Foreclosures Down 35 Percent, But Auctions Climb

By: - July 11, 2013 12:00 am

A prospective bidder examines the exterior of a home up for auction in New Jersey. The state has seen a 103 percent increase in the number of foreclosed homes up for auction. (AP)

The number of foreclosures nationwide dropped last month to the lowest level since December 2006. But the problem is still severe in Florida, Nevada, Illinois and Ohio, due largely to the lengthy foreclosure process in those states, a new report shows.

While foreclosure filings, including default notices, scheduled auctions and bank repossessions, are down 35 percent from a year ago, the number of homes sold in foreclosure auctions increased by more than 100 percent in New Jersey and Florida over the last year, according to RealtyTrac’s Midyear 2013 U.S. Foreclosure Market Report.

Florida posted the nation’s highest state foreclosure rate in the first half of the year: 1.74 percent of housing units with a foreclosure filing (one in every 58) during the six-month period — nearly three times the national average. A total of 155,264 Florida properties had a foreclosure filing in the first six months of the year, the most of any state and up 12 percent from a year ago.

Foreclosures 2013

States with the Most Housing Units in Foreclosure (Per Total Number of Units) During the First Half of 2013

  1. Florida (1 in 58)
  2. Nevada (1 in 71)
  3. Illinois (1 in 83)
  4. Ohio (1 in 104)
  5. Georgia (1 in 117)
 Source: Realty Trac

Florida requires foreclosures to go through the courts, which can take years to complete.  States with that requirement are struggling with a backlog of foreclosures, while states that use a non-judicial process  that attorneys administer are faring better.

“The increases in judicial foreclosure auctions demonstrate that these delayed foreclosure cases are now being moved more quickly through to foreclosure completion,” said Daren Blomquist, vice president at RealtyTrac, which follows real estate data. He likened it to “a pig moving through a python.” The lenders and the courts in those states are slowly but surely moving through the backlog of delayed foreclosures, he said.

Nationally, the number of foreclosure auctions handled through the courts is up 34 percent from a year ago. But the increase was 103 percent in New Jersey, 100 percent in Florida, 94 percent in Maryland, 66 percent in New York and 65 percent in Illinois.

Blomquist said he considers the increase in foreclosure auctions to be a good thing. “It means those markets are working through that backlog that really needs to be handled before the market can recover.”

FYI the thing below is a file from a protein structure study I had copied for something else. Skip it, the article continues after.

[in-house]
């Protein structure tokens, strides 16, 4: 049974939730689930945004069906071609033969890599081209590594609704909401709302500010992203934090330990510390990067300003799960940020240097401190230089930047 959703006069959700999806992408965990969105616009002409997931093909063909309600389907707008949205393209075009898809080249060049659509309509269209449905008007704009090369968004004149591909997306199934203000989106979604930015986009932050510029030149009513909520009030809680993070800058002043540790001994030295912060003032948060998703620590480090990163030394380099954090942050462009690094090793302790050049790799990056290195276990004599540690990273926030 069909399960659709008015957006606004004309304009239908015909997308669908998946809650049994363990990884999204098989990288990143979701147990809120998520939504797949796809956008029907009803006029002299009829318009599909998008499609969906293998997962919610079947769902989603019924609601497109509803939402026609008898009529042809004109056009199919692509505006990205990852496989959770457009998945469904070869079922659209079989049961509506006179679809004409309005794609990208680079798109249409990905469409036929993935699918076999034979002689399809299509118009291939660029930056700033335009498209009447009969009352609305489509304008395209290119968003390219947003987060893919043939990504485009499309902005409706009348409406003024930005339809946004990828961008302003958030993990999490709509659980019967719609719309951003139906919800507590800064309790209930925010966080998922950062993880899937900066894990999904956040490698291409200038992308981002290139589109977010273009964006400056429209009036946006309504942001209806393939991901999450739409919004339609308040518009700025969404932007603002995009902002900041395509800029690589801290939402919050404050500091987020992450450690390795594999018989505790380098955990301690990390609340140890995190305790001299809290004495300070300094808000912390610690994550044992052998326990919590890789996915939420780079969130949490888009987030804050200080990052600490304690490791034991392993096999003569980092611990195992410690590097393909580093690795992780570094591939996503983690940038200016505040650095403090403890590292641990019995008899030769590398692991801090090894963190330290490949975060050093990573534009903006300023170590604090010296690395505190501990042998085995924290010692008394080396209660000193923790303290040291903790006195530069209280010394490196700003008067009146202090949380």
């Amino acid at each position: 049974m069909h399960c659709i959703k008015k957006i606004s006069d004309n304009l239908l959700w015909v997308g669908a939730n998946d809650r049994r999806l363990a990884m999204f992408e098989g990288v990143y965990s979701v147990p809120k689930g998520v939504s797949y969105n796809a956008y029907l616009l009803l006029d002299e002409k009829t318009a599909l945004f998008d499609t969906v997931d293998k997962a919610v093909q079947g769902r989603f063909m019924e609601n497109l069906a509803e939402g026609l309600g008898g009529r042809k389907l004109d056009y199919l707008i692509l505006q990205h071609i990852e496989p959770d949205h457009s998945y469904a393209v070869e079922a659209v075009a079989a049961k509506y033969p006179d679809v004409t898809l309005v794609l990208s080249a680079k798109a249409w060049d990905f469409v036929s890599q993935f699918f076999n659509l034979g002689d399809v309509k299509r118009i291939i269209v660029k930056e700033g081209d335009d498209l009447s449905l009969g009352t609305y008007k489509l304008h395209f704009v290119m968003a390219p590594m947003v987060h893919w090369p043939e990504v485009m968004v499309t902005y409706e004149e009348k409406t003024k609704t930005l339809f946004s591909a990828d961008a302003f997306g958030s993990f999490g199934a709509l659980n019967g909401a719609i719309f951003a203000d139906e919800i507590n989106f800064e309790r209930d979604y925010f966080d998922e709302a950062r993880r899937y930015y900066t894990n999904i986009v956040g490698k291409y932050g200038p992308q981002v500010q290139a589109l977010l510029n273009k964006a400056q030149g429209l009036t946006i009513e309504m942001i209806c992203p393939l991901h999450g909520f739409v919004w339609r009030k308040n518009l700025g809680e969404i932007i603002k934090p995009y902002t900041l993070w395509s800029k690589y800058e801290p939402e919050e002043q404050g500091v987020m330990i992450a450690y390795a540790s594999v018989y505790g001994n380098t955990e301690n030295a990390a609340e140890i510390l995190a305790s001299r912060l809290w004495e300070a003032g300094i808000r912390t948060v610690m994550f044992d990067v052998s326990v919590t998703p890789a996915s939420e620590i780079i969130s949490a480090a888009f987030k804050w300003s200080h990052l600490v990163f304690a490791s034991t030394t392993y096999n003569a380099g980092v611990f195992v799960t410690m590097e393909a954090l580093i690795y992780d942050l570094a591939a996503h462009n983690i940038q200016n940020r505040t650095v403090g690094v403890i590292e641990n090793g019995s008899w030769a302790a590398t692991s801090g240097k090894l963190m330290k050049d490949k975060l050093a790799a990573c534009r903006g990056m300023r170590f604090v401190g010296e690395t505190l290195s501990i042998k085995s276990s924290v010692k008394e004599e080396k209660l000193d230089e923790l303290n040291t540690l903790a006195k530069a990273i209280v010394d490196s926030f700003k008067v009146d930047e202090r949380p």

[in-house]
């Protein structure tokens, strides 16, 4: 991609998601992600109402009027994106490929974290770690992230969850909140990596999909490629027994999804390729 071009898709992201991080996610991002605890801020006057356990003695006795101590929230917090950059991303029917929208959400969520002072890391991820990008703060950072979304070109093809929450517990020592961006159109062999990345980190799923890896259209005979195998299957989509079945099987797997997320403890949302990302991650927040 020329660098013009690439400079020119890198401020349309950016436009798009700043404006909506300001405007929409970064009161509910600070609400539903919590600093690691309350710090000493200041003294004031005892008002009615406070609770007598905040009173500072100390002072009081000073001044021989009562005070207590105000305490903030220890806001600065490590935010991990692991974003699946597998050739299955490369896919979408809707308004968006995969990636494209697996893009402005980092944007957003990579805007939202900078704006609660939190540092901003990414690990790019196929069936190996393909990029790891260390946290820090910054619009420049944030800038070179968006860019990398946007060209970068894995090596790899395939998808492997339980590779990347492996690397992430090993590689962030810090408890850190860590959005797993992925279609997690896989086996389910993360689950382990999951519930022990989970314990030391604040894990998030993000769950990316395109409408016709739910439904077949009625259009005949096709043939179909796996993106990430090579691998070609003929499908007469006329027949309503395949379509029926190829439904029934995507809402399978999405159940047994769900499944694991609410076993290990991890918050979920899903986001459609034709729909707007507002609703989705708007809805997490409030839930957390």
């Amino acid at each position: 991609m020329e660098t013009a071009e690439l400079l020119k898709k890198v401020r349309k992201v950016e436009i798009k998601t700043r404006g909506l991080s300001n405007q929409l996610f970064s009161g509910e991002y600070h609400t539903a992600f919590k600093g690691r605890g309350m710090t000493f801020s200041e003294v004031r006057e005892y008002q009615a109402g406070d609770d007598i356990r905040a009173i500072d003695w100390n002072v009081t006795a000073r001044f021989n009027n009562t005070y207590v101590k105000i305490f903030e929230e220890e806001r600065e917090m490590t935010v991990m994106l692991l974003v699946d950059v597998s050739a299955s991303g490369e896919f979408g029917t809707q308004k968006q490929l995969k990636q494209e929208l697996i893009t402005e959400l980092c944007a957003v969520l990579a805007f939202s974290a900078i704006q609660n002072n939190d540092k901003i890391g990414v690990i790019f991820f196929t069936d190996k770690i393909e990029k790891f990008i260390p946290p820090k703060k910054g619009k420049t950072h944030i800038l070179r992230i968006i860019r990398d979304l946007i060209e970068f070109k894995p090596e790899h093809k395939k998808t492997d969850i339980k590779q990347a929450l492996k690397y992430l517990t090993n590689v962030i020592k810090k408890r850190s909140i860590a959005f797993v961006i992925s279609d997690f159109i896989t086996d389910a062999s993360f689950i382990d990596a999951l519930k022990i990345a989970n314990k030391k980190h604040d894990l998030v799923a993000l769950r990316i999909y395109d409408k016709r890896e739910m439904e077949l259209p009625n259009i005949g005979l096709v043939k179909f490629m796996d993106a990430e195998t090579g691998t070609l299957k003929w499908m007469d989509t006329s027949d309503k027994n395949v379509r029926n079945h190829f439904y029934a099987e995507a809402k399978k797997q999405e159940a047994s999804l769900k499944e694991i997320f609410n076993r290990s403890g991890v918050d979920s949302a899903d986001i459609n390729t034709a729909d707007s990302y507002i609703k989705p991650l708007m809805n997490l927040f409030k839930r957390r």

The average time it took to foreclose on a house in the second quarter of 2013 was 526 days. It took the longest in New York and New Jersey:  1,033 days. In Florida, it took 907 days. In Virginia the average was 184 days, quicker than any other state.

In 34 states, bank repossessions decreased between June 2013 and June 2012. Notable exceptions include Arkansas (up 143 percent), Oklahoma (up 103 percent), Maryland (up 74 percent) and Washington state (up 71 percent), according to RealtyTrac.

The big spike in Arkansas was due largely to litigation, which stalled the foreclosure process for a time, but now the cases are going through the system.

Sheldon Detrick, CEO of Prudential Alliance Realty in Oklahoma City and Prudential Detrick Realty in Tulsa, Okla., attributed the increase in bank repossessions in Oklahoma to a release of “zombie foreclosures,” or homes where the foreclosure process has not been completed by the bank for a variety of reasons.

Elsewhere, the wave of foreclosures triggered by the housing crisis appears to be ending.  In the Phoenix area, completed foreclosures on single-family homes and townhome/condos in May were down 53 percent from the previous year, according to a new report from the W.P. Carey School of Business at Arizona State University.

Foreclosure levels in the area are now far below the peak levels of March 2009, said Mike Orr, director of ASU’s Center for Real Estate Theory and Practice “We expect these numbers to continue to fall over the next several years due to the very tight underwriting standards in place.”

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